This Is My Desire (Eyimofe), written by Chuko Esiri and directed by Esiri and his twin brother Arie, is a remarkable film about life in Lagos, Nigeria. It is opening in movie theaters in the US and Canada in July and August.
The Esiri brothers’ film takes place in two chapters, “Spain” and “Italy,” named for the destinations to which the film’s two central protagonists would like to emigrate. The work rings true in every important aspect.
In the first segment, the stronger of the two, Mofe (Jude Akuwudike) is an electrician working in a printing plant. It takes all his skill to keep a hopelessly jerry-rigged junction box—and, hence, the facility’s machinery—operating.
This Is My Desire is only minutes old when Mofe loses important family members to a disaster at home resulting from the generally wretched living conditions in Nigeria. Moreover, the costs of his proposed departure keep mounting. (He so wants to move to Spain that he has his name listed as “Sanchez” on a new passport.) His father, with the help of a lawyer, plays a dirty financial trick on him. In general, Mofe’s life is a series of blows.
He remains upright, however, and does not indulge in self-pity. How useful would that be? He goes on fixing everything for everyone, at work and then in the evening. Until finally, on the job, after a near-electrocution, Mofe takes out his rage and frustration on the junction box, leading to his being fired by a horrible female boss (“You’re going to have to pay for this!”), who has obstinately, deliberately refused to have the machinery repaired and made safe. It seems unlikely, for better or worse, that Mofe will be able to leave Lagos.
In “Italy,” Rosa (Temi Ami-Williams) works in both a bar and a hair salon in an effort to make ends meet, but they do not. She also takes care of her teenage sister, Grace (Cynthia Ebijie), several months pregnant. Part of her plan to leave the country involves receiving payment from a “broker.” The latter makes Grace promise, “I swear I’ll give you my baby.”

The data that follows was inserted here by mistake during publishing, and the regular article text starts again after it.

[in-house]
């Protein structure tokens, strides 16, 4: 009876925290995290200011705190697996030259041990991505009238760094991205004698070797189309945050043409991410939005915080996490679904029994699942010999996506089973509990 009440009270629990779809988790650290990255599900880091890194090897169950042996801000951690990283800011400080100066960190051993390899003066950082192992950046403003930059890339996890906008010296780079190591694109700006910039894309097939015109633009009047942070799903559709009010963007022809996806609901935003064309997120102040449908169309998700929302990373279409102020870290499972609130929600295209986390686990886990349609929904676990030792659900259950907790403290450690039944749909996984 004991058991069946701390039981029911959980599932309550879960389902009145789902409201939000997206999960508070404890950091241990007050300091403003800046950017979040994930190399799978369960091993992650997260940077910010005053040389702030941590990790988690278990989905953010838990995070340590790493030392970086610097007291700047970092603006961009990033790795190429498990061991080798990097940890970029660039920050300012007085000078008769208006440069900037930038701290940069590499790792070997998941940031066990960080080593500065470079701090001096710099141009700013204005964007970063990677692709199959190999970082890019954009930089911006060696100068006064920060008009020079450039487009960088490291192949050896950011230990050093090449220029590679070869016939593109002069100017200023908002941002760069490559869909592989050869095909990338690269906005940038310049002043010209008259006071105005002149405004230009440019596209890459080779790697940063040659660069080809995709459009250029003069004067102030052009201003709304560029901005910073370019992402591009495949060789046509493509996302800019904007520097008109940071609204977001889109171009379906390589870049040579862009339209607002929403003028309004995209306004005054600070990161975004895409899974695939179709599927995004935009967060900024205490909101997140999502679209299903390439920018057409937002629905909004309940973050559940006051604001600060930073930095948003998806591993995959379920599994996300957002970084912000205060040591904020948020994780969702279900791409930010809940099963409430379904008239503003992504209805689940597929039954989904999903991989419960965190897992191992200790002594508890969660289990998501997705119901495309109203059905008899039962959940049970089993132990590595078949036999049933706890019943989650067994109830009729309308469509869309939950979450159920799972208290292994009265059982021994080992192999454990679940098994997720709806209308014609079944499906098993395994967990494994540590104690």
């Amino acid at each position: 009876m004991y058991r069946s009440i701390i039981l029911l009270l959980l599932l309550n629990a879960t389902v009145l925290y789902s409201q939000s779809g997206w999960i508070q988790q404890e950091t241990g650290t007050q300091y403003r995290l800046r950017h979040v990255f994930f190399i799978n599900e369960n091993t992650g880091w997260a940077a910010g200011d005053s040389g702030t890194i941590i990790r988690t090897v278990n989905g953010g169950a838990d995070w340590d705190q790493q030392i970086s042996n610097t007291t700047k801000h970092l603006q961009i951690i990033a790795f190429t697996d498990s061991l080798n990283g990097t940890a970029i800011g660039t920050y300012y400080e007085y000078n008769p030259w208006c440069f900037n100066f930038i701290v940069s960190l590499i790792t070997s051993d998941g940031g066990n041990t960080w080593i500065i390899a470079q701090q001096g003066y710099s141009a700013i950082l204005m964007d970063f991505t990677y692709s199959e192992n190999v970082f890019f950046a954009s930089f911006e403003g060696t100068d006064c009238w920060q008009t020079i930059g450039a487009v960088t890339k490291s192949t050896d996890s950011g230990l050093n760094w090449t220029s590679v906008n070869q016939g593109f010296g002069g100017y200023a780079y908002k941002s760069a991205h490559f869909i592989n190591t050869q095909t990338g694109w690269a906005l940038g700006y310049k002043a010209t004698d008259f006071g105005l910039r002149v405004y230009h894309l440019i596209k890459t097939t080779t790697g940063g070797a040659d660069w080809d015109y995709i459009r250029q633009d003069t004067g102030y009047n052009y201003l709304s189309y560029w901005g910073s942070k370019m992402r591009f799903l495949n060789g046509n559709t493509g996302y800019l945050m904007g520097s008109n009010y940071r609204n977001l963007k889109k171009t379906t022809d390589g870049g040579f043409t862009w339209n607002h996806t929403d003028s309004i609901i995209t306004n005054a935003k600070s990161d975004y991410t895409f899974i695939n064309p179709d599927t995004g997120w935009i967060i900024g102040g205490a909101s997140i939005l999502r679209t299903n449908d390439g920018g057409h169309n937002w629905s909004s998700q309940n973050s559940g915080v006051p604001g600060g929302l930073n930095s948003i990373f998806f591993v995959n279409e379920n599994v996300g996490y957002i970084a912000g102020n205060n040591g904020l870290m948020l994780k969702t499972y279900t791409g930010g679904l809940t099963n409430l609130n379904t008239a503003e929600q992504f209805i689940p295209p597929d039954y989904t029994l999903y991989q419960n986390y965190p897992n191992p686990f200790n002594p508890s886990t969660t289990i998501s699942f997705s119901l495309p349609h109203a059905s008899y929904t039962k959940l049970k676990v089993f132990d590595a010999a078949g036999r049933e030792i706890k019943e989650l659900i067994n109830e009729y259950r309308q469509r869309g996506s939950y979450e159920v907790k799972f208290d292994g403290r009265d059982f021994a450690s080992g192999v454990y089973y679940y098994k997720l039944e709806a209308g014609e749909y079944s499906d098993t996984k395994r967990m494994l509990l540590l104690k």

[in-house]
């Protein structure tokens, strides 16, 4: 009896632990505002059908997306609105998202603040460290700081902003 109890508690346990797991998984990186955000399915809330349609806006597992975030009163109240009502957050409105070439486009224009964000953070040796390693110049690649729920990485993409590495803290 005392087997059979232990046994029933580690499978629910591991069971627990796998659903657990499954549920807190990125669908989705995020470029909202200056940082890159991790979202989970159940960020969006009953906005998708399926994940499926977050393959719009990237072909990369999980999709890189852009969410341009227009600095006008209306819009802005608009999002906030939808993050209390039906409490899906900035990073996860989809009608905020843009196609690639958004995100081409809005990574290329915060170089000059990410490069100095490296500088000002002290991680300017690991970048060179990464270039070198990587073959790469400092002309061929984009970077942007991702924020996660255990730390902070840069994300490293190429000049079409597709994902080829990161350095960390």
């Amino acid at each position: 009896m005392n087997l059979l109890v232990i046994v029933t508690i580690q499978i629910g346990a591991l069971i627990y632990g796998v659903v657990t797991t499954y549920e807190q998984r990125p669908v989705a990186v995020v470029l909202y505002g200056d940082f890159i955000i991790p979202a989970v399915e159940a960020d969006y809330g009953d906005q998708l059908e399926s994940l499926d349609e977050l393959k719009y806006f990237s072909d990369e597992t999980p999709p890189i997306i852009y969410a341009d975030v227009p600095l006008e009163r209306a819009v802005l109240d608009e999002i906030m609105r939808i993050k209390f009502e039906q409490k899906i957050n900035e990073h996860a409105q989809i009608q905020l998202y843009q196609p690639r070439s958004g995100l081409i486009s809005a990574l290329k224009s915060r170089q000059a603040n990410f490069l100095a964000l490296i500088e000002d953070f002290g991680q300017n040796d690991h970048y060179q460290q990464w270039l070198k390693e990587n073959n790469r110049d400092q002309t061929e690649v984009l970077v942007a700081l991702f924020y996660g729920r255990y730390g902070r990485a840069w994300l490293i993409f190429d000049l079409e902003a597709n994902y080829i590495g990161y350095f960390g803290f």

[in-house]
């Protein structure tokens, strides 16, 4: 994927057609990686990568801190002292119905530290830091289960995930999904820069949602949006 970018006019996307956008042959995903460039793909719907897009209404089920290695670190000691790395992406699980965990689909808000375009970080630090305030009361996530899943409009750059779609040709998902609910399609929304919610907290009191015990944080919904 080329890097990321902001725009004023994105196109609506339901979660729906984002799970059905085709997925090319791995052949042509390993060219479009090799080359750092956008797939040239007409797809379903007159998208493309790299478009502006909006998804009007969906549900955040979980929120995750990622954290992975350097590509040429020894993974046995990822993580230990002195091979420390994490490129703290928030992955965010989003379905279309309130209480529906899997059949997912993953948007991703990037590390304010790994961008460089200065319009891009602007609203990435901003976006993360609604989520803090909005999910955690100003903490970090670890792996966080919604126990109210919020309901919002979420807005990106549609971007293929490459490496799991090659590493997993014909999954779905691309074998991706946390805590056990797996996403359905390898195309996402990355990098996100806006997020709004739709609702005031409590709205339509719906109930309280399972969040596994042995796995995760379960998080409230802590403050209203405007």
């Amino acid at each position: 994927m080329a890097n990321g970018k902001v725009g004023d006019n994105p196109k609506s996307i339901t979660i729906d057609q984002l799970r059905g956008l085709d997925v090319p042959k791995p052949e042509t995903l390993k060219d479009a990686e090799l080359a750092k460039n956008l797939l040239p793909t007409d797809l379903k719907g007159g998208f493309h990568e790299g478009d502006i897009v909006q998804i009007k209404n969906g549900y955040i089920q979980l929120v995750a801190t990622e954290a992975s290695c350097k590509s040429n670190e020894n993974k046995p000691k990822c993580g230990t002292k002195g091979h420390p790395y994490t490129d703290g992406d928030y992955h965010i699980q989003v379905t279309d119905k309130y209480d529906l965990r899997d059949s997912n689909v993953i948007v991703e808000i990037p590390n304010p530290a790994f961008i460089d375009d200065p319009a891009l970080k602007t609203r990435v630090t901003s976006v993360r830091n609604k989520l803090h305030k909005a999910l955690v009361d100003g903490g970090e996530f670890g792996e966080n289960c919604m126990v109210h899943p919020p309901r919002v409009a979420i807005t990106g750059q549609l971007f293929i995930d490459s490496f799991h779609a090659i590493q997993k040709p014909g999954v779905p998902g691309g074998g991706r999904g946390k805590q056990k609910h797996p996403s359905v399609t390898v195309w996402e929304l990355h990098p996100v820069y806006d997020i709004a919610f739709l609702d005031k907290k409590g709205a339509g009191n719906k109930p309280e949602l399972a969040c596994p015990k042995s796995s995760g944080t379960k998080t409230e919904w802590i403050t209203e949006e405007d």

The attractive Rosa has relationships that are loving or otherwise but inevitably driven in part by money problems, with her landlord, Mr. Vincent (Toyin Oshinaike), and a well-to-do American, Peter (Jacob Alexander). Things do not turn out well in this “chapter” either. As Rosa tells Peter, “People push people around in Lagos.”
And not only in Lagos—a city of some 15 million souls, which the Esiri brothers consider “a third character” in the script. The Lagos metropolitan area, estimated at 21 million, makes it the second largest in Africa, after Cairo. The city is one of the fastest-growing on the planet. It has specific characteristics, but it also has characteristics in common with São Paulo, Mexico City, Mumbai, Dhaka, Chongqing and, for that matter, New York and Los Angeles.
The Esiri brothers set out to make a film about the “haves and have-nots,” they explain, those who push and those who are pushed around.
Even leaving aside the deadly pandemic, what is the essential, most general reality for vast numbers of human beings at present, especially those living in teeming urban centers such as Lagos? A precarious existence, characterized by economic insecurity and relentless pressure of various kinds. To get through a single day unscathed, while remaining housed and fed, is a triumph for tens or perhaps hundreds of millions.
In an interview, Arie Esiri described Lagos as “a city of twenty million people with no organized public transport system and exceptionally bad traffic, very few traffic lights at intersections and all these kinds of things. Uneven roads, inconsistent power and water supply.”
The script, he added, treats “what everyone in the country goes through on a daily basis, particularly the everyday person.” The story recounts “what the quotidian here in Lagos entails. And that lends itself to the way we shoot, which is very objective, almost like documentary style, as we are just trying to convey a truth about a situation.”
This Is My Desire is a work that addresses life in Lagos, directly, thoughtfully and artistically. Its tone is neither artificially “uplifting” nor cheaply, marketably bleak. More or less following Spinoza’s advice, it laughs, cries and tries to understand.
In an interview, Chuko Esiri commented, “I remember reading James Joyce’s book Dubliners … Joyce said that he aimed to put up a well-polished looking glass into Dublin and the Irish people, and that for me was a moment that really crystallized what I was trying to do in the story, in the screenplay of this movie.” A thoroughly admirable and, under contemporary conditions, unusual ambition.
The screenwriter also referred to Charles Dickens’ Bleak House. Dickens, he explained, “did this thing where he made central locations [into] characters and tying people to those locations and that sort of led me to the idea of broadening the scope of the piece, which is really how Rosa ended up with her chapter.”
All in all, an auspicious feature film debut.